Lost mental agility is a poor excuse to not hire an older software engineer in light of the fact they’ve seen, done, and lived many more successes and failures than a younger developer. Experienced developers have tons of past projects to draw from and assist in avoiding bad decisions today. Younger developers have new ideas which are important, but often untested and unproven. Having both perspectives on your team is of great value

  4. MYTH: Older software developers are more jaded and cynical and therefore, less desirable in the workplace than younger ones. Younger developers are more enthusiastic than older ones.
    REALITY: Anyone who believes this is probably someone who doesn’t like their ideas criticized by those who’ve been around long enough to see really stupid decisions put into practice again and again. Experienced software developers smell crap a mile away. They don’t buy your stories about how the product isn’t well received in the marketplace because they’ve been interacting with the customers for years and know you’re trying to cover up a future layoff in the company. They won’t put up with managers asking them to work 80 hours a week because the customer wants the software next month and they already told you it will take 3 more months to complete with the features agreed upon.
    Younger developers haven’t been in those situations as frequently and therefore, have less resistance to bad management practices. The only desirable trait management wants here is naivete. If you want a great team and great products coming out of it, having people that can call you out on bad decisions will save your bacon again and again. But only if you have the courage to admit you don’t know everything
    And as far as enthusiasm goes, you can’t tell me age dampens enthusiasm. If that was the case, Donald Knuth, Ward Cunningham, Bill Joy, Bill Gates and hundreds of others who’ve crossed the magic 40 barrier would be less interested in our field just because of age. But they’re not. Passion is passion. If you have it when you’re 40, chances are you really love that field. That kind of love isn’t going to die overnight. Younger developers still finding their footing in the world may have short-term passion, but that can be swayed in the face of obstacles and challenges in the field along the way.
    In conclusion, let me be absolutely clear about a few things: Young is not necessarily bad. Old is not necessarily good. And most importantly, anyone who can’t program their way out of a wet paper bag shouldn’t be hired, no matter how old or young they are. Keep your teams a vibrant mix of age and experience–where diversity exists, learning can take place. But if you’re the person looking to hire someone, don’t write off the dude with the gray hair sitting across from you.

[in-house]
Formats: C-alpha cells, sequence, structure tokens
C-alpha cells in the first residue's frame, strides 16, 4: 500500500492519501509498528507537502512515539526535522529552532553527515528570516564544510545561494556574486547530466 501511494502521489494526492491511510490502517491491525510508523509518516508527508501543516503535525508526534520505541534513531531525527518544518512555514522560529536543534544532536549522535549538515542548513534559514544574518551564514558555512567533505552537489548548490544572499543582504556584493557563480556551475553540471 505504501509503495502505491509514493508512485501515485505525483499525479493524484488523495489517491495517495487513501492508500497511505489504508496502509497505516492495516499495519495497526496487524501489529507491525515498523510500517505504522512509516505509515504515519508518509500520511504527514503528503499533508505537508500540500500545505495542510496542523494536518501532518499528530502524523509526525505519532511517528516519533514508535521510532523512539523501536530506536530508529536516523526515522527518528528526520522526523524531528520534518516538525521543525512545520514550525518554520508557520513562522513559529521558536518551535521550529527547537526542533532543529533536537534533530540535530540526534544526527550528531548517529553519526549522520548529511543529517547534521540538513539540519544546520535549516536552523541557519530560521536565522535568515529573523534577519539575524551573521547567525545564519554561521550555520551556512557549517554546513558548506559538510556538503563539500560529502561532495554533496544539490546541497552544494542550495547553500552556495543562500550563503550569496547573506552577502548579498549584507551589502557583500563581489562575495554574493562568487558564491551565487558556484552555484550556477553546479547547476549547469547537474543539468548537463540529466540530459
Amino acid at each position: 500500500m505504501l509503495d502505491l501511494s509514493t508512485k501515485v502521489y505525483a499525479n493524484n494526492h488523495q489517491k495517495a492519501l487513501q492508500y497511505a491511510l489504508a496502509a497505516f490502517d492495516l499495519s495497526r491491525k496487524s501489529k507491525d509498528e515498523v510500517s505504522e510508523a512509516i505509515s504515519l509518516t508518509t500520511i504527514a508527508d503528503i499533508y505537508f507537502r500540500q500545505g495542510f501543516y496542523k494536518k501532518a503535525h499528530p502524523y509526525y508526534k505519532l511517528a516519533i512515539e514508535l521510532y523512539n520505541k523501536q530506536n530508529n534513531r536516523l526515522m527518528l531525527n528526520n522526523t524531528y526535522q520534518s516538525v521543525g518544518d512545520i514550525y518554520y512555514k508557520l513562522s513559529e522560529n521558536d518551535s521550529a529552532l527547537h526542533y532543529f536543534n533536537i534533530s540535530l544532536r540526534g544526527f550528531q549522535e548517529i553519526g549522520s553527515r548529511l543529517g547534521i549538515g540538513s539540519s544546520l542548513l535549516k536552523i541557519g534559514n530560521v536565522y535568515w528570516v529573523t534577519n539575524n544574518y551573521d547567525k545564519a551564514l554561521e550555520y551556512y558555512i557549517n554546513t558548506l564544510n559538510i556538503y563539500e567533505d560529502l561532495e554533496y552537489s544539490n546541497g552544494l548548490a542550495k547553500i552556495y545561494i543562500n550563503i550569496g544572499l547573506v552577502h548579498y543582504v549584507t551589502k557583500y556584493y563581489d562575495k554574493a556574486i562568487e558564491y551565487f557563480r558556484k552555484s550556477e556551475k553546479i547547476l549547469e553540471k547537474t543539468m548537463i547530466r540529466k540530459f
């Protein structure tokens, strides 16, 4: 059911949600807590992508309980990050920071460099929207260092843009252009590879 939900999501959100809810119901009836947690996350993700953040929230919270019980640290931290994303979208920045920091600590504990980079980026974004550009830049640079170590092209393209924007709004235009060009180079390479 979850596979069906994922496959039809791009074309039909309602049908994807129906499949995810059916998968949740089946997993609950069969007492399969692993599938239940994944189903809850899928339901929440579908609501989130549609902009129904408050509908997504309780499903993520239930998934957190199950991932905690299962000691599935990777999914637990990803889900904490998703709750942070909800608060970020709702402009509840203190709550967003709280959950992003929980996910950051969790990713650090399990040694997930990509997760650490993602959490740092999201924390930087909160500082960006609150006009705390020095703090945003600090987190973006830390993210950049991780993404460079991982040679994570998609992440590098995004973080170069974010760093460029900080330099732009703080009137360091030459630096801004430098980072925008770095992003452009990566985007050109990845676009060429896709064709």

5. I Agree With Pankaj Jain's View
    "Good judgment comes from experience, experience from bad judgment."

    Basic Logic Are same,Only syntax are different, There is a only change in Front end and Framework But the way to handle the problem comes by experience.

  6. A Fresher is a good Hard Worker
    But an Experienced Employee is a Smart Worker.

    What a company Wants ??? A Hard Worker Or A Smart Worker ????

  7. Greetings to all of you..

    I believe a company needs Smart Worker. But wait a min...

    I am not favoring a experienced employee. What I want to express is that a fresher can be a smart worker as well.

    You can't judge the smartness of person through experience. Bcoz there are people who have good experience but they prefer to work in the same old fashion even if there are some easier new methods. Not all experienced persons are what Mr. Pankaj Jain has mentioned. But those who are, they are successful even if recession is talk of the town...

    Time favors those who smartly adapt the new environment, new technology, new methods...

  8. i agree with permita's view but i am not saying that freshers are not going to be a good programmer my means is that i can't ignore experience programmer .Today company's ignoring the experience programmer.Experience means Experience not old.i am not talking about rgid programmers who think that they are always right.i am talking about flexible programmers who can improve and update ourselvs everytime and add experience to improve and gains profit to their company.
    i am not talking about that programmers who say that "hum to aise he hain ab badle nahin sakte ".
    that lines is for a govt. employee. i am talking about that programmers that saying we can learn many more things about new technologies and if we have any mistake about working then we should improve.i previously said that "Young is not necessarily bad. Old is not necessarily good. And most importantly, anyone who can’t program their way out of a wet paper bag shouldn’t be hired, no matter how old or young they are. Keep your teams a vibrant mix of age and experience–where diversity exists,